By Yeong Kar Yan & Melissa Tan
Student volunteers tackle bullying problems at orphanage by instilling values of friendship and sportsmanship at football tournament
People walking by the Rumah Barkat orphanage on May 2 may be surprised as the usually empty football field is, for once, filled with children playing the game.
As the only orphanage in Johor Bahru, it is filled to the brim with 116 underprivileged children aged between 7 to 17 years old.
“All the children here are fatherless. Most of them still have some relatives alive. But because they can’t or won’t support the children anymore, they’ve been abandoned here,” says Carylyne Chan, 18, Marketing Director of the NP Student Entrepreneurship Club (SEC).
However, spirits were high, if the children’s smiles and cheers were anything to go by, with an on-site banner revealing that they were playing at the SOULE Football Tournament 2010.
The event organised to tackle the problem of bullying was initiated by Justine Lee, 19, President of the SEC, as well as one of the three youths running SOULE, an online social enterprise.
“We are not saying outright that it’s an anti-bullying campaign, but we hope to subtly instil values like friendship and sportsmanship in these children,” Justine says. He cites Liverpool’s motto, “You Will Never Walk Alone”, as an example of how they hope to convey positive values through sports.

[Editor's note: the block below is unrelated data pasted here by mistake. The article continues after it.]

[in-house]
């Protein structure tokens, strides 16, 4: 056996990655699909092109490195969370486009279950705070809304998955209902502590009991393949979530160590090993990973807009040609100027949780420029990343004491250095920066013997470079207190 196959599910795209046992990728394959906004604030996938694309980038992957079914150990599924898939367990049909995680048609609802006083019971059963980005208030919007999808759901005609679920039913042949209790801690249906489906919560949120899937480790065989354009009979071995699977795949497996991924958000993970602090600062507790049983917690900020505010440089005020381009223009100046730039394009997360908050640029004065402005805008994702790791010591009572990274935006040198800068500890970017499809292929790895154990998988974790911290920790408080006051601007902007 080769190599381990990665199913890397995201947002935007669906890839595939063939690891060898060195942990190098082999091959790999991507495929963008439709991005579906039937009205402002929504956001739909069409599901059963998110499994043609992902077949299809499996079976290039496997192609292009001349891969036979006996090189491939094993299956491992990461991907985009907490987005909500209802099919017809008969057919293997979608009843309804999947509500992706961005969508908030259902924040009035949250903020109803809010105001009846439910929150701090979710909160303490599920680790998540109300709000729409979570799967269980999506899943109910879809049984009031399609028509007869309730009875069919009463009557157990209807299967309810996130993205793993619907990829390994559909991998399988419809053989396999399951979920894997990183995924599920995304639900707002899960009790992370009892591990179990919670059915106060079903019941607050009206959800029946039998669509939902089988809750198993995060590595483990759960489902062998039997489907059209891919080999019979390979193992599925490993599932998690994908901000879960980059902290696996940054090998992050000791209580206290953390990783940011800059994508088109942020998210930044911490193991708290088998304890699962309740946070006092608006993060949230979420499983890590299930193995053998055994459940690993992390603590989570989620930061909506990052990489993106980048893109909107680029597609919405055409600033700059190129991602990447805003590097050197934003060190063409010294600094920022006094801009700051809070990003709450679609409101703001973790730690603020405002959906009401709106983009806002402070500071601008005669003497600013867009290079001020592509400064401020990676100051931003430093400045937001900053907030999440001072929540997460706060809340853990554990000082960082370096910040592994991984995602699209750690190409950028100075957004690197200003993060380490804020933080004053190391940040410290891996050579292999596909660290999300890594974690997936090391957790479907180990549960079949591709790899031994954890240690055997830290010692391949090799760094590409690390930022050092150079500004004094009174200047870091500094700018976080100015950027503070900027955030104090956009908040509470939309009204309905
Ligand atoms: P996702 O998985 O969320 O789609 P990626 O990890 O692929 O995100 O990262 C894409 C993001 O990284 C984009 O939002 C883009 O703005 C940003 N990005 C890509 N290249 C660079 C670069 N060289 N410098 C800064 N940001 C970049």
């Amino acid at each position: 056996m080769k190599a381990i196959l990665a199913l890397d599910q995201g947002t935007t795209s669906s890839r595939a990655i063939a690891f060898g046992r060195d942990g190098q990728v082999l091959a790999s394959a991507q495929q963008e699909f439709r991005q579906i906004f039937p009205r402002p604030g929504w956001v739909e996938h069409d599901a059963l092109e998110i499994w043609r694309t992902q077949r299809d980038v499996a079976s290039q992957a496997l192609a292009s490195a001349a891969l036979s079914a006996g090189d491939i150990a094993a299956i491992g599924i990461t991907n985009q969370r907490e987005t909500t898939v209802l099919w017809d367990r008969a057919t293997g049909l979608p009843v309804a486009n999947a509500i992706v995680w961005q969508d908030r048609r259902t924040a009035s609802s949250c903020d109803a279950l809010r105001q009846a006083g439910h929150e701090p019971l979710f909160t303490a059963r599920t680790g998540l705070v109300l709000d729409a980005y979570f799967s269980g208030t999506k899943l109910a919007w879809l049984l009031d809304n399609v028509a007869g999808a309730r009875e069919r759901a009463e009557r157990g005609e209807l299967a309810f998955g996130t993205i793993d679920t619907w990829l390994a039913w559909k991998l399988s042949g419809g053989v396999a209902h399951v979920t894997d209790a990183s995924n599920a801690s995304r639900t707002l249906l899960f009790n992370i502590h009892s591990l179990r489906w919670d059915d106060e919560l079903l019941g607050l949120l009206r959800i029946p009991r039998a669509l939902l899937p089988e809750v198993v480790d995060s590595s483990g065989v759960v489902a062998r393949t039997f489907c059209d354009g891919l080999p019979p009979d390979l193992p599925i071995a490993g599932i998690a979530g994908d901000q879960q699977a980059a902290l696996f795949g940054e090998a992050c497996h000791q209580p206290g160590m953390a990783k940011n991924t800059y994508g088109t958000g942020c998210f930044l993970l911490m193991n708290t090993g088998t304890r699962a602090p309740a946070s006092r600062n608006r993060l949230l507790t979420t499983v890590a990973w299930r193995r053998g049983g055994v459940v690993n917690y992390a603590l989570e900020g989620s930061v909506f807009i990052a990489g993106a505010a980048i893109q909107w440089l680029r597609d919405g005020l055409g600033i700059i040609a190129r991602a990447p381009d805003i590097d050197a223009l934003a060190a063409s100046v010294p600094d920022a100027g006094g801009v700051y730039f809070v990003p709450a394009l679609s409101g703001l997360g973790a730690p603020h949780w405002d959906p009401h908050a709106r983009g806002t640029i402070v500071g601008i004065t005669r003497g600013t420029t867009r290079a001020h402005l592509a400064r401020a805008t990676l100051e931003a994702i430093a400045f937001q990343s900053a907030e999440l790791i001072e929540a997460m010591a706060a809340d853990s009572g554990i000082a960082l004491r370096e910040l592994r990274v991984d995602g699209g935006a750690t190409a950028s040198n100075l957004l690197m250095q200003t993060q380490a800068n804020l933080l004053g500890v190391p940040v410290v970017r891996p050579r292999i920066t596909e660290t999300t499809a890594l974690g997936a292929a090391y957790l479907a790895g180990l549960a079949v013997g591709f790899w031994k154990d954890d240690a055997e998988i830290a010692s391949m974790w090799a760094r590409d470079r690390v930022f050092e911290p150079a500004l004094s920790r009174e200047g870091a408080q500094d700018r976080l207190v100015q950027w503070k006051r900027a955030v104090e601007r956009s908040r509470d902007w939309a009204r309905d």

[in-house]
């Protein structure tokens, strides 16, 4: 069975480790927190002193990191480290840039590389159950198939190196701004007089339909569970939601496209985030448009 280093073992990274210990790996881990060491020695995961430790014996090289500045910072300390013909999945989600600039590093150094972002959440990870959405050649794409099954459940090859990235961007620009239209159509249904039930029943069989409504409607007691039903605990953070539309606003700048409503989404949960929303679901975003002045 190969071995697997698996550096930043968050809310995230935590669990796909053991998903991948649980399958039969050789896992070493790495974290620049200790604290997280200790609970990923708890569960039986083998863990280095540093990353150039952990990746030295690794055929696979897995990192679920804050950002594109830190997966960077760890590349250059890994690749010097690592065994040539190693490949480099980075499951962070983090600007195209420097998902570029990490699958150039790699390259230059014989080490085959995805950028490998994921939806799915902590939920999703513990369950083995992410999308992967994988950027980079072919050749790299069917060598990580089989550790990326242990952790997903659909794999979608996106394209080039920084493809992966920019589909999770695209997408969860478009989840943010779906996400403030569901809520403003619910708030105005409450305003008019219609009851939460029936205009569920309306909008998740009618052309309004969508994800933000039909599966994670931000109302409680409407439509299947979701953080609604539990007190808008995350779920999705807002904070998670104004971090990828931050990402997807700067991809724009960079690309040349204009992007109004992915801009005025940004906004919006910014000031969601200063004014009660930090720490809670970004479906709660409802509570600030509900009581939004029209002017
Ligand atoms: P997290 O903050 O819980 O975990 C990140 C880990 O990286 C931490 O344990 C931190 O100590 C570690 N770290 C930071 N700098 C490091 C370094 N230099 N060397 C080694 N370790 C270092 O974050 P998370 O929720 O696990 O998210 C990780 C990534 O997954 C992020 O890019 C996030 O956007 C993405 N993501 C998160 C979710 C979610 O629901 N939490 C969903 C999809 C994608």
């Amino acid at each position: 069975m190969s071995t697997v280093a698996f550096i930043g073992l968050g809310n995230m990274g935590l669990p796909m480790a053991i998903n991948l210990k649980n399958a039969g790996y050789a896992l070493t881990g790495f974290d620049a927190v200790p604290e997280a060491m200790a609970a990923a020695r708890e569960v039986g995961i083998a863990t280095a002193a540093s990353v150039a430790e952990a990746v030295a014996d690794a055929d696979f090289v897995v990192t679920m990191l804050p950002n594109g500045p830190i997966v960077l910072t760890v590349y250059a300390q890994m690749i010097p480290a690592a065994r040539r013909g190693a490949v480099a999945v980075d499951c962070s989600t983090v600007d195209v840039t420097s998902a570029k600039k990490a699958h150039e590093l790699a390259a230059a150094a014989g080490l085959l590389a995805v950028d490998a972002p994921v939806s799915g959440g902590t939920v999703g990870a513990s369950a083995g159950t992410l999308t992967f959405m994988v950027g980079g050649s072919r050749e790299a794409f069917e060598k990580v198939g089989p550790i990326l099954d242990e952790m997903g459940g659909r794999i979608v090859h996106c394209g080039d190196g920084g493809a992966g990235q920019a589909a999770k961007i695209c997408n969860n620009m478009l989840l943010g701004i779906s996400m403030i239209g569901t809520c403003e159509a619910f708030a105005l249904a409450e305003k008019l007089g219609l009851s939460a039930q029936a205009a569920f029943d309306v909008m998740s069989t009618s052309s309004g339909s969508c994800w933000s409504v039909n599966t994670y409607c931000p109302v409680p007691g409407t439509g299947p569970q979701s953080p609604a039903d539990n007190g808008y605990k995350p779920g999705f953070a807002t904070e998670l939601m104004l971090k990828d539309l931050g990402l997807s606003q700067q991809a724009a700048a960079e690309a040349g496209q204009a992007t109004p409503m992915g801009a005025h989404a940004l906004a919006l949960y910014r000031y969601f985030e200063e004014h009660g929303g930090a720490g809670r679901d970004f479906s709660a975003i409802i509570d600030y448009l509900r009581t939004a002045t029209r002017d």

The idea of a football tournament was born when the younger orphans mentioned the occurrence of bullying incidences at the orphanage. However, looking at the teamwork displayed throughout the tournament, it was hard to imagine that there ever was a bullying problem.
Muhamad Syafiq Birosli, 16, who was crowned the ”Top Scorer” for scoring 10 goals in three matches, says, “I feel very proud winning the trophy, and I’m very happy because this is the first time anybody has done something like this – playing with us and taking the time to know us.”
Cheong Nian Ting, 17, a student volunteer from the Business & Social Enterprise (BZSE) course, was glad that she came for the trip. She says, “I think the event was quite meaningful because it incorporated fun and helped to solve the bullying problem at the same time.”
And SEC intends to continue with the work here. Justine says, “We don’t want this to be a one-shot event, where we just take a picture and go after it is done.”
Sustainable Social Projects:
The football tournament served as a scope-out session, where the participants of the Young Social Entrepreneurs Competition 2010 surveyed the premises, and thought of ideas to take up a more active role in helping the community by introducing sustainable social projects.
Wholly student-initiated, the NP Student Entrepreneurship Club (SEC) came up with the Young Social Entrepreneurs Competition 2010 and the orphanage may be one of the first few beneficiaries.
“Some of the BZSE students may have ideas for social enterprises, [so we’re giving them the opportunity] to put their ideas into action. The winning group will get the chance to implement their plans for (the betterment of) the Rumah Barkat orphanage,” says Krystle Foo, 18, a second-year BZSE student.
A social enterprise with a “Buy one, give one free” concept; for every pair of shoes or slippers a customer buys, another pair is given away to needy children.
Soule consists of three youths, Justine Lee, Lim Jing Ying and John Tay, final-year students in BZSE, Mass Communication, and Business Studies respectively.
The trio will release “Baby Soule,” their baby rompers series, between end of May and mid-June. Proceeds will go to the Shoes 2 School Fund to help underprivileged children in Singapore.
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